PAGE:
Likoni ferry crossing channel has been grappling with a surge in human and vehicle traffic since July 1 when Kenya Ports Authority (KPA) suspended the Likoni floating footbridge.
KPA, which took charge of the ferry operations two years ago, closed down the Sh1.9 billion bridge to achieve 24-hour port services.
This is after Transport Cabinet Secretary Kipchumba Murkomen and his Trade and Investment counterpart Moses Kuria ordered the bridge closed to facilitate the movement of ships.
The floating bridge was constructed to ease congestion at the ferry crossing channel during the Covid-19 pandemic.
Mr Said Chondo, a lorry driver, however, noted there have been delays at the channel during peak hours due to an increase in the number of vehicles and passengers using the ferry.
“I sometimes take up to two hours to cross the channel. There has been traffic congestion since the beginning of the month,” he said.
KPA has confirmed the unprecedented rise in traffic after the closure of the floating bridge that was commissioned in December 2020 by former President Uhuru Kenyatta to ease congestion at the peak of the Covid-19 pandemic.
On July 1, this year, KPA Managing Director William Ruto navigated an oil tanker at night from the Port of Mombasa, through the Likoni ferry crossing, and announced the beginning of 24-hour operations at the port.
KPA was launching the night navigation of oil tankers for the first time since the port started operations over 100 years ago.
The closure of the bridge, which had a lifespan of five years, has caused KPA authorities a major headache after the number of passengers at the Likoni ferry channel rose from 300,000 a day to more than 350,000.
The vehicular traffic also grew from an estimated 6,000 to 10,000 making it difficult to cross the channel during peak hours, between from 7 am to 8.30 am, and between 4.30 pm to 8.30 pm.
The Likoni channel is the main means of travel between Mombasa Island and the south mainland up to Tanzania through the Lunga Lunga border.
It is also the lifeline for tourism operators in the South Coast, particularly Diani.
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Reports indicated that the opening of the floating bridge had attracted more people and trade between Mombasa Island and South Coast.
Residents had the Mtongwe ferry service as an alternative but it closed down more than three years ago making travel difficult until the commissioning of the floating bridge constructed by a Chinese firm.
The floating bridge used to be operated by KPA staff between 4am and 8am and 4pm and 8pm during which ships could not enter or leave the Port of Mombasa.
KPA principal communications officer Hajji Masemo confirmed the high pressure caused by increased traffic at the Likoni channel.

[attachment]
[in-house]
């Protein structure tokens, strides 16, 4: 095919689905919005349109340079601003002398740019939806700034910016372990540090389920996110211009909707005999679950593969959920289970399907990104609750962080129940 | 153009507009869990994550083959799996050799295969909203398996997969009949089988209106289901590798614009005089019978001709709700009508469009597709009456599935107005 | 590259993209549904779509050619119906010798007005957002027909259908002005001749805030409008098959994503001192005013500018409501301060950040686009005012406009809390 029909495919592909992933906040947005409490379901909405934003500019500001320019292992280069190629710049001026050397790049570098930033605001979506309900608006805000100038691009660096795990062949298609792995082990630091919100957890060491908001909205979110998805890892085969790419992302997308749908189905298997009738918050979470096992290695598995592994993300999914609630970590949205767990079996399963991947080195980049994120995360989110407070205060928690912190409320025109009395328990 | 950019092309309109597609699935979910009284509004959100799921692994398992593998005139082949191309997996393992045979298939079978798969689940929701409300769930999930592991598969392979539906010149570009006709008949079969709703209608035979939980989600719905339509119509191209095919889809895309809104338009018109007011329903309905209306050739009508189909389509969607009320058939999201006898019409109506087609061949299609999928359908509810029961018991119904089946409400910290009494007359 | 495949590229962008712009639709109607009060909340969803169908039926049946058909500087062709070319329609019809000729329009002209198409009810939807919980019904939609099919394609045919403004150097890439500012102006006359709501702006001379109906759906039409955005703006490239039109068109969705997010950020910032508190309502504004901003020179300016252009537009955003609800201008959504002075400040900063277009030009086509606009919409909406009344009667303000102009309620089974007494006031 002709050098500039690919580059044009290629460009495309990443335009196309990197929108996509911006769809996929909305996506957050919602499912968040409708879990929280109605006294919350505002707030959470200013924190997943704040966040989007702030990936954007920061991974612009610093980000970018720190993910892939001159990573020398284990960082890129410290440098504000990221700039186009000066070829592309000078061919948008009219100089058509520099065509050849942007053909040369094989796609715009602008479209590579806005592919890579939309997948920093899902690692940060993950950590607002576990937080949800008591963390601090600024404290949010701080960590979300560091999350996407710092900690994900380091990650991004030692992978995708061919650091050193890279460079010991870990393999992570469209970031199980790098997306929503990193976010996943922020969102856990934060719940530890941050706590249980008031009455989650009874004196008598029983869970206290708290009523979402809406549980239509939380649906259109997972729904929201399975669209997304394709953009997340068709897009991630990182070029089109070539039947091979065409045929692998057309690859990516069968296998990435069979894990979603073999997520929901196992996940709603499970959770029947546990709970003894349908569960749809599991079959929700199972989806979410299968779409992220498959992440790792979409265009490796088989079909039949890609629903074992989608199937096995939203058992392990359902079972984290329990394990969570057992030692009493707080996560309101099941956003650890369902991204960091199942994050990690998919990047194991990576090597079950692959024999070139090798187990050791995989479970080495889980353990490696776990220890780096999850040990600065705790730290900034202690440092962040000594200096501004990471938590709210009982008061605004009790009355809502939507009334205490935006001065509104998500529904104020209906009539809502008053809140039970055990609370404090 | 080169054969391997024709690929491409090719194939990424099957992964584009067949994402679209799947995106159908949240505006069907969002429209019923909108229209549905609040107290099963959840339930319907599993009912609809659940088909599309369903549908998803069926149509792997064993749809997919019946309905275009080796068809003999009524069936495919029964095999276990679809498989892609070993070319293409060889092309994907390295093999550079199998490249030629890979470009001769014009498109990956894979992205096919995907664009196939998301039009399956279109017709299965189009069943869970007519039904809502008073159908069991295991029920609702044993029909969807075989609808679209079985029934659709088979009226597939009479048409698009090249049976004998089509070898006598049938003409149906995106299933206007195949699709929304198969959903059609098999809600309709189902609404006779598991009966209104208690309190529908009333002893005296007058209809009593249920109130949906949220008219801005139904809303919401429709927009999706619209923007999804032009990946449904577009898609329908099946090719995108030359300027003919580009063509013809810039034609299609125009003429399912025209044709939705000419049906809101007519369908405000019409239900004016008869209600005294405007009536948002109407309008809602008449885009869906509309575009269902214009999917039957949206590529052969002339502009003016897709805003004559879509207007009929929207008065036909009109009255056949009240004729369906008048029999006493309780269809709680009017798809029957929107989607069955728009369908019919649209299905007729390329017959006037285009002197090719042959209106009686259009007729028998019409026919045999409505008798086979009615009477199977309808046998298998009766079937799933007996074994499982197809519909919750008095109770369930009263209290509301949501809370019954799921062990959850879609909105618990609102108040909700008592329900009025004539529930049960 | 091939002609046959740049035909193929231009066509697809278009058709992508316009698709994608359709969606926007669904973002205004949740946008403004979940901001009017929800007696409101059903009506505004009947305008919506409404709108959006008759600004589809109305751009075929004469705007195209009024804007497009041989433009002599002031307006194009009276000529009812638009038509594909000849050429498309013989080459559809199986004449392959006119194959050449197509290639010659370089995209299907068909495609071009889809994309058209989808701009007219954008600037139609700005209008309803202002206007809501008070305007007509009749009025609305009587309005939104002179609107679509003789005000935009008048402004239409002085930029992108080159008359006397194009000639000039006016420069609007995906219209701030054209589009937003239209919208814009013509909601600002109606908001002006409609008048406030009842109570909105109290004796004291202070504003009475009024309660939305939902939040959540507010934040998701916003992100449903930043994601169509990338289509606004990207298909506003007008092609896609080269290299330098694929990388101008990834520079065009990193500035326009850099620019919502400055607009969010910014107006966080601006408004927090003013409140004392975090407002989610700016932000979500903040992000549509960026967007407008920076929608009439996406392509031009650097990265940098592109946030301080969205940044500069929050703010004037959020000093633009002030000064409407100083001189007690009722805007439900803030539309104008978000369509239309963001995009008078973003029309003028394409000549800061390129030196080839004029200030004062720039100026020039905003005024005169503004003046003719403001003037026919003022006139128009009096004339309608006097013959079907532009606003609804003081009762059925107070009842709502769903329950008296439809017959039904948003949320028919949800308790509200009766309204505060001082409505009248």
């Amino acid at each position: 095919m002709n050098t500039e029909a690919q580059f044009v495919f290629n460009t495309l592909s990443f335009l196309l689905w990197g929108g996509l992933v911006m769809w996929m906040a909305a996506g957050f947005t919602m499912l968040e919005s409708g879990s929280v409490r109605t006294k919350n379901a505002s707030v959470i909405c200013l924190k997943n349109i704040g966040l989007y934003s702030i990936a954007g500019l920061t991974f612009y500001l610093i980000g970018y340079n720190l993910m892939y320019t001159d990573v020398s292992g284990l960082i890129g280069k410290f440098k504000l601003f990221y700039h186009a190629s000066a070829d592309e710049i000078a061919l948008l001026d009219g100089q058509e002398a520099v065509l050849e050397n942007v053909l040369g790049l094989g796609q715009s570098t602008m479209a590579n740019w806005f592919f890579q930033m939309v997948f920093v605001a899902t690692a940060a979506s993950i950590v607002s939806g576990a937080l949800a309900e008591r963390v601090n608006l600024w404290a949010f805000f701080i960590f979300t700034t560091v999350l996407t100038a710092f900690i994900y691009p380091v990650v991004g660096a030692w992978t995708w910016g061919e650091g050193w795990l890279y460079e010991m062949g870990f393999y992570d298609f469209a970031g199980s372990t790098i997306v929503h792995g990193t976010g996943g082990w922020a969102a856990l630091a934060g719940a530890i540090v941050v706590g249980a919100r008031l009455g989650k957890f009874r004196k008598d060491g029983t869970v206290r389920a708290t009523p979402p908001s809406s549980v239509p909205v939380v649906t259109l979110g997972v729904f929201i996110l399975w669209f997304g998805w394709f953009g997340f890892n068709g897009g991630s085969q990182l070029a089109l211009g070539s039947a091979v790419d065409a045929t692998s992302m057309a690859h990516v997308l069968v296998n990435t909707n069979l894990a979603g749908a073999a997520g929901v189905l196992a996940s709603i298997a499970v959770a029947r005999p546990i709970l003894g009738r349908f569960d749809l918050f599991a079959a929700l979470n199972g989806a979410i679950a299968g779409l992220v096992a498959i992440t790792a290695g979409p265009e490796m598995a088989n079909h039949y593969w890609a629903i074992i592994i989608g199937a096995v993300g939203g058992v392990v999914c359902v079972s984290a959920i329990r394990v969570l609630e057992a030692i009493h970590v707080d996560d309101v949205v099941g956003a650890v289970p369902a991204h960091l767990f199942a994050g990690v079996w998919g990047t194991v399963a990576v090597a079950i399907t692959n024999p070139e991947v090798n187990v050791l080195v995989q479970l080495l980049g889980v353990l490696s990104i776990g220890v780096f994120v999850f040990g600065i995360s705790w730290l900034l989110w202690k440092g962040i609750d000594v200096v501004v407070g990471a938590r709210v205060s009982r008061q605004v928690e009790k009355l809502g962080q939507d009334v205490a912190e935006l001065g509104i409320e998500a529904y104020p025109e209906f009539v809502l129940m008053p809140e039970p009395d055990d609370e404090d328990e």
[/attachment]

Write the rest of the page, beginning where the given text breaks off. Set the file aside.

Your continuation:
He noted that the floating bridge caused ship delays of between 12 and 15 hours a day leading to complaints from shipping lines.
The time lost included an hour used to open the bridge using heavy machines for ships to pass through and another hour for closing it for pedestrians to use in the mornings and evenings respectively.
“The port was not operating for 24 hours until we closed the floating bridge. Shipping lines were then experiencing delays and there was a loss of business hours for the port,” he said.
He however said the immediate measures now include improved management of traffic, deploying four ferries during peak hours at the channel and allocation of a ferry for passengers to ease congestion.
Traders have been cleared from all ferry approaches to ease the flow of vehicle and human traffic at peak hours.
KPA is also making arrangements to reinstate the Mtongwe ferry which is expected to serve up to 50,000 passengers a day to reduce congestion at the Likoni channel which operates 24 hours.
But the long-term relief for passengers is expected in June next year when the Sh28 billion Dongo Kundu Bridge across Mwache and Mteza creeks is scheduled to be completed.
“The Dongo Kundu Bridge is expected to offer a lasting solution when it is completed in June next year. For now, we have to come up with measures ensure ferries serve the passengers and motorists at Likoni channel despite the challenges,” Masemo explained.
Kenya Ferry general manager Bakari Gowa also confirmed that the closure of the bridge has led to heavy traffic at the Likoni channel but noted that they had put in place measures to cope with the challenge.
KPA is also grappling with old ferries and aging ramps that need costly maintenance amid the increased traffic.
Retired President Kenyatta launched the construction of the footbridge at the time of Covid 19 restrictions when there were stampedes and long delays at the Likoni channel.
The bridge measuring about 840 metres long came as the first step after years of residents and tourism players calling for an alternative mode of crossing between Mombasa Island and the South Coast.
The project was a result of intense consultation between Uhuru and Mombasa County leadership led by then-governor Hassan Joho, as they sought a solution to decongest the Likoni ferry channel during Covid-19.
Joho then confirmed that the president consulted him after security personnel injured a number of ferry users as they enforced the Covid-19 health guidelines.
“The floating bridge was mooted after the confrontation at the Likoni channel. The president started a conversation as we sought a solution to the safety of commuters,” Joho had said.
Former Transport Cabinet Secretary James Macharia had said the president was pursuing an urgent solution to the build-up of human traffic at the Likoni ferry channel, particularly at peak hours.
“The president was alarmed by long queues of up to two kilometres long in the morning. This was a security matter and that is how this project was started,” Macharia had explained.